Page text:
Is Chronic Dieting Halting Your Progress?

Is chronic dieting halting your progress?

By 'diet' here I mean any style of eating that seeks to restrict the amount of calories you are consuming on a daily/weekly basis. So this would include: -

  • Calorie counting/macro tracking

  • Fasting

  • Cutting out food groups

  • Flexible dieting 

  • 'Clean eating'/Paleo

  • Meal templates/guides

Placing the body in a calorie deficit for an extended period of time places a great deal of stress on the body, both physiologically & psychologically.

Let's look at what happens physiologically when you place the body in a calorie deficit for extended periods of time: -

  • You move less (NEAT goes down)

  • Your energy takes a nosedive

  • Your metabolism slows

  • Your appetite increases

  • Reduction in Thermic Effect of Food (TEF) - the amount of energy required to break down, digest and absorb food.

Remember, your body can only react to an internal state; it doesn't know you are eating fewer calories to lose some stubborn body fat. All it senses is a scarcity of energy and that body fat levels are dropping. So the body seeks to prevent starvation with those adaptations listed above.

So what to do? 

This is where 'Diet Breaks' come in. A 'Diet Break' can be considered a period of time when you aren't following a rigid diet and have far greater autonomy and freedom with regard to food choices and eating patterns. Diet breaks can be both planned (i.e. dieting for a set period of time with a diet break planned after a period of time to offset the adaptations listed above) or unplanned (you have to travel for work for several weeks making the maintenance of your current diet almost impossible).

Diet breaks fulfil both the physiological and psychological needs of the dieter. 

A diet break may be required if you are encountering road blocks to progress

A diet break may be required if you are encountering road blocks to progress

"Psychologically by breaking your dieting efforts up into smaller chunks, while maintaining control over your eating in the long-term, you are less likely to lose control or go off of your diet completely." (McDonald, 2005)

"Many people won’t even classify what they have been doing as dieting since they are no longer losing weight. They consider the restriction “eating healthy”. The truth is, eating healthy for your body and sanity involves some breaks, indulgences, treats, and balance. Restriction should be restricted (see what I did there?) to brief periods of weight change followed again by periods of balance.

Even when weight loss is no longer happening, the mere attempt at caloric restriction results in accumulated fatigue (psychological and physiological) and compensation mechanisms.  Your body adjusts to prevent weight loss when you diet by lowering your metabolism and down-regulating hormone production.  These mechanisms were helpful for our ancestors’ survival when food was scarce, but make dieting a little more complicated in this age of plenty.  Thus when you reduce calories across a diet, at the completion of the diet calories need to be added back in slowly to allow a return to baseline. Once you are back at baseline, another diet phase can be attempted with more success since your daily caloric burn will have ramped back up and other compensation mechanisms will have been greatly reduced. In addition, you will feel mentally relaxed from having been able to indulge a bit occasionally and ready to be strict on another brief phase of restriction." (Renaissance Periodisation)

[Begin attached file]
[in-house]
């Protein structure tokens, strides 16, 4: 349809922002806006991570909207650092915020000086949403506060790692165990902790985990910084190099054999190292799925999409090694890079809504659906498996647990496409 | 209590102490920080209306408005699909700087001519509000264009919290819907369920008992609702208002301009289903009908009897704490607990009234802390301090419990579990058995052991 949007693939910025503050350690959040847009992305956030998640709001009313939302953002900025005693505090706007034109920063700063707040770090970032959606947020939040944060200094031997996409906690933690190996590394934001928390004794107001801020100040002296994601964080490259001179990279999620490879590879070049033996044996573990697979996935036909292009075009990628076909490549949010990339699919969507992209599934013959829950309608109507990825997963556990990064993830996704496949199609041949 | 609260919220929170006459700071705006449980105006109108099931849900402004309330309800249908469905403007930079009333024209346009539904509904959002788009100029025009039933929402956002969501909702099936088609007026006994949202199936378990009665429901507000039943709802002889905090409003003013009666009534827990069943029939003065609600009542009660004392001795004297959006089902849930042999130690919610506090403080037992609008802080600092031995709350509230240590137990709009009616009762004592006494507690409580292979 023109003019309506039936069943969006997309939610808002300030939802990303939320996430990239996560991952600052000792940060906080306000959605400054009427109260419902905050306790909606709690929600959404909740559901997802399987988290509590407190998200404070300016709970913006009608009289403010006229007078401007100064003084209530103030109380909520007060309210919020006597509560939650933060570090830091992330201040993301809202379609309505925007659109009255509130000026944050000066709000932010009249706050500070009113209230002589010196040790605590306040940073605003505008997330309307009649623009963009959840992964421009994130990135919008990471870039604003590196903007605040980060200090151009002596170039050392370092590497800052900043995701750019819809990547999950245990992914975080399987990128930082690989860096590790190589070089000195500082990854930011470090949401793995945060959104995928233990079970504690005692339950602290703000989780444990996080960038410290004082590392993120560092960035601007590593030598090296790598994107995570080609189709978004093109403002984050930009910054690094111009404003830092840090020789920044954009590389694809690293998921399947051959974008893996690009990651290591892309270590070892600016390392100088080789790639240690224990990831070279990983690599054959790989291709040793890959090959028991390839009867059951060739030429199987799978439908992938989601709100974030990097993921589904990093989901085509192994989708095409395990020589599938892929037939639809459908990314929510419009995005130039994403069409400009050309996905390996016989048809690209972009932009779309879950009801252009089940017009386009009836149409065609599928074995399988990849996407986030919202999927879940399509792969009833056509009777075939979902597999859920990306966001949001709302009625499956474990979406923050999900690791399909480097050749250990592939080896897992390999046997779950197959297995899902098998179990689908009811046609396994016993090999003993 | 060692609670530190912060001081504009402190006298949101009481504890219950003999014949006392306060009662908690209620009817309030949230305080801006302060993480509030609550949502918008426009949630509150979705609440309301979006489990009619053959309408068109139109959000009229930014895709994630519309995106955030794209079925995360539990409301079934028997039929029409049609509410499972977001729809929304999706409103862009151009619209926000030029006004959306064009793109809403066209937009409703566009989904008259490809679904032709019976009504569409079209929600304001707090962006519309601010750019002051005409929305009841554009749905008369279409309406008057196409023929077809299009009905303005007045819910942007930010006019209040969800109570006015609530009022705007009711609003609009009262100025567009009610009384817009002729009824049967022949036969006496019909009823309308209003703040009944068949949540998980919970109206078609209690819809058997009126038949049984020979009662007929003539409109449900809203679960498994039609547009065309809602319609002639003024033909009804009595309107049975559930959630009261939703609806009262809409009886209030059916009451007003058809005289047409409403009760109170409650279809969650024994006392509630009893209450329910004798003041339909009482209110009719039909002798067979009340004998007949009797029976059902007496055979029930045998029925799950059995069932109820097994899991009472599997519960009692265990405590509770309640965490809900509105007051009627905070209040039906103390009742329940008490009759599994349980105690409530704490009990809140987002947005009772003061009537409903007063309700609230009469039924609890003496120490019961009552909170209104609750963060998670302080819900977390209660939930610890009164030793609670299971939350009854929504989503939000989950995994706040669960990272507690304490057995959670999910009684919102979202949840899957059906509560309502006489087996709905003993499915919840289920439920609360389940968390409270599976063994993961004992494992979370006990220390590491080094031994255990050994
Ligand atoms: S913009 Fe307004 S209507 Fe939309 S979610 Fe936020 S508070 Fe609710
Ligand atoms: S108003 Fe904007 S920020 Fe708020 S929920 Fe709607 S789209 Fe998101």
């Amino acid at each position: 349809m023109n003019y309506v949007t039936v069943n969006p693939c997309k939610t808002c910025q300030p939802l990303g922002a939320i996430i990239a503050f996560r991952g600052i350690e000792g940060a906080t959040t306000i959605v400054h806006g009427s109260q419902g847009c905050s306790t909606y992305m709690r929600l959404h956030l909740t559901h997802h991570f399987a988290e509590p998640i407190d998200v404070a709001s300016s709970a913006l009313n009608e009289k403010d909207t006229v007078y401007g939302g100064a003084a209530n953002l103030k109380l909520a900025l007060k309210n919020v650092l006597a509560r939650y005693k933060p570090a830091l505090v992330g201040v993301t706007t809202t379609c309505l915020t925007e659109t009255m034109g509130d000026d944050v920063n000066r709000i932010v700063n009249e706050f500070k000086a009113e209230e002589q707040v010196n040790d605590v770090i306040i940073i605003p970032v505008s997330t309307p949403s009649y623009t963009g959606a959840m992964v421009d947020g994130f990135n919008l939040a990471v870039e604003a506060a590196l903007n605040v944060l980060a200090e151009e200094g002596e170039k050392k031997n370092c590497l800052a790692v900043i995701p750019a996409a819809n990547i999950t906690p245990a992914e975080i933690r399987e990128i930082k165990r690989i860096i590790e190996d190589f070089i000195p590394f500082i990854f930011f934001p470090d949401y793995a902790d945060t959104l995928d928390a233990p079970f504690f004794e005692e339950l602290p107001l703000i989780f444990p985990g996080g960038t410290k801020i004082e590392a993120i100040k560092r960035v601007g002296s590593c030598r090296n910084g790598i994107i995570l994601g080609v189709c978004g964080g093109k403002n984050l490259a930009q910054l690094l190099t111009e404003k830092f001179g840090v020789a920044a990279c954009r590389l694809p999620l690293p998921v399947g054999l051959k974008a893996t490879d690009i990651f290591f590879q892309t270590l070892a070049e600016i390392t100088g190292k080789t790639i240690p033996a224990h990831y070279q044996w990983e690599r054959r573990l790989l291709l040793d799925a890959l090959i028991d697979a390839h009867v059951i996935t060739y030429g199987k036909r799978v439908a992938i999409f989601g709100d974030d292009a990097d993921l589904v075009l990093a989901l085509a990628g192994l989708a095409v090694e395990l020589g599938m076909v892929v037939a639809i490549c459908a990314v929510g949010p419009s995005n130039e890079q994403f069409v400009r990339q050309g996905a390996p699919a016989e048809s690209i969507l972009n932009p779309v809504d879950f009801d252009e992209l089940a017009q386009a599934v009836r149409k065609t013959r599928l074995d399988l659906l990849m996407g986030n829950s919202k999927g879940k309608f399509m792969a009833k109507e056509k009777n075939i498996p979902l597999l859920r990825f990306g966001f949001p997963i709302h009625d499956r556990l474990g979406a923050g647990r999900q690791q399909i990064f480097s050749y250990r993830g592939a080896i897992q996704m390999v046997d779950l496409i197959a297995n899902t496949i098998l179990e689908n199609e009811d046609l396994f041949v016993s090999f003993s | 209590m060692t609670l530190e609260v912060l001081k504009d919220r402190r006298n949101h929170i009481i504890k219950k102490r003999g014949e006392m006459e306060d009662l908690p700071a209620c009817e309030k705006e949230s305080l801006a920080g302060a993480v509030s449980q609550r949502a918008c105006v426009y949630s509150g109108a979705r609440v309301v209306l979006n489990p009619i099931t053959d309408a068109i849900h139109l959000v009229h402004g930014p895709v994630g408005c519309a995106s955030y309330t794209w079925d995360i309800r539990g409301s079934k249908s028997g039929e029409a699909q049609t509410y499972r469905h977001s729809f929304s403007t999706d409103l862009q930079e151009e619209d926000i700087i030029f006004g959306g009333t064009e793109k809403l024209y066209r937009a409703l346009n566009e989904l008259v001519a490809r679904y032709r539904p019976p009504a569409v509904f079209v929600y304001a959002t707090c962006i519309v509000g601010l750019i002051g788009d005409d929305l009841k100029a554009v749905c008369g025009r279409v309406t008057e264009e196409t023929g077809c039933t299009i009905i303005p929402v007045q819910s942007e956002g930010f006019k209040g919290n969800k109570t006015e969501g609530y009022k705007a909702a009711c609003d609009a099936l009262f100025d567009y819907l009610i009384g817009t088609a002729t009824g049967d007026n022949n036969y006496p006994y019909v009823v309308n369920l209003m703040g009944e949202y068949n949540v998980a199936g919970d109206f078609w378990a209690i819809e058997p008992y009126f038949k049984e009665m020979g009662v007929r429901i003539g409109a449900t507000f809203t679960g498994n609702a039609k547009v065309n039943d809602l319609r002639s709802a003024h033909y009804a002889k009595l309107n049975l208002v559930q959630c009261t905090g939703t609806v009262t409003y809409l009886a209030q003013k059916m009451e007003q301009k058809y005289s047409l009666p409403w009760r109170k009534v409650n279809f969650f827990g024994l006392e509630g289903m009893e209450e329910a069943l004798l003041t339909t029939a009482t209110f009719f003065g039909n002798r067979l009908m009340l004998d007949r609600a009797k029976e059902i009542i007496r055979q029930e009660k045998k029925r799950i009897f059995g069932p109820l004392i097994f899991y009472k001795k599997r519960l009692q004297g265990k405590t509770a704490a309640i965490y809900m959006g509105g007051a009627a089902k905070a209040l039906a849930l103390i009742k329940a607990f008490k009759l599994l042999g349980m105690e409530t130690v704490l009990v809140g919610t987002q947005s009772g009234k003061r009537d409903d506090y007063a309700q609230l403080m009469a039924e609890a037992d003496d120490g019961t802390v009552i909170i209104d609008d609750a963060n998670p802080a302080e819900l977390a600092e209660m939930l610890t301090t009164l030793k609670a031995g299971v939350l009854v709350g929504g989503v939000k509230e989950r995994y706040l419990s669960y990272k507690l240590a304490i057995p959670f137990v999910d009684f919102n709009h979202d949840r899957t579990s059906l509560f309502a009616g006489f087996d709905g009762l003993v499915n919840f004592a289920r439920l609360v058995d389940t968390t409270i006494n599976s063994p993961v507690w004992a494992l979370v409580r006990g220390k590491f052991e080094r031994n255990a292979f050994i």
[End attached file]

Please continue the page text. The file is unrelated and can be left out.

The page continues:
So when should you go on a diet break?

The frequency of diet breaks should relate to your level of body fat. As a general rule of thumb, the leaner you are, the more regularly you should schedule diet breaks.

Guys Under 10%/Females Under 15% - every 4-6 weeks

Guys 10-15%/Females 20-15% - every 6-8 weeks

Guys 15-20%/Females 25-20% - every 10-12 weeks

Take the long road to sustainable results

Take the long road to sustainable results

How Should I Approach a Diet Break?

In my opinion you have 2 options when it comes to the implementation of a diet break: -

1) Eat Ad Libitum: This is more of an intuitive approach to dieting. To eat ad libitum means to eat 'at liberty'. The amount of calories you consume on an ad libitum diet is largely the result of your appetite and how satiating the food you eat is (Henselmans). Foods that score well from a satiety perspective tend to be high in protein, high in fibre, and high in volume.

2) Eat to Maintenance: This approach involves eating enough to maintain body weight within a relatively narrow weight range (1-2kgs). If your fat loss diet involved a low carbohydrate approach then you can expect an initial spike in weight which will come largely from increased glycogen (stored carbohydrate in muscles and the liver) and water storage (you store approximately 3g of water for every 1g of carbohydrate you ingest). You could eat to maintenance by tracking weight and adjusting intake accordingly. Or you could calculate what your approximate calorie intake should be at maintenance and stick to that. The latter method is likely to be more accurate. However, this method still requires you to track calorie intake, so can still feel like dieting.

The following article from the guys at Renaissance Periodisation is a great read and accompaniment to my attempt at explaining what a Diet Break is and how to implement one.

Take home message:

"Sometimes the longer road is the road to sustainable results.... Breaks are needed between bouts of hard work and change in almost every instance of life and diet is no exception."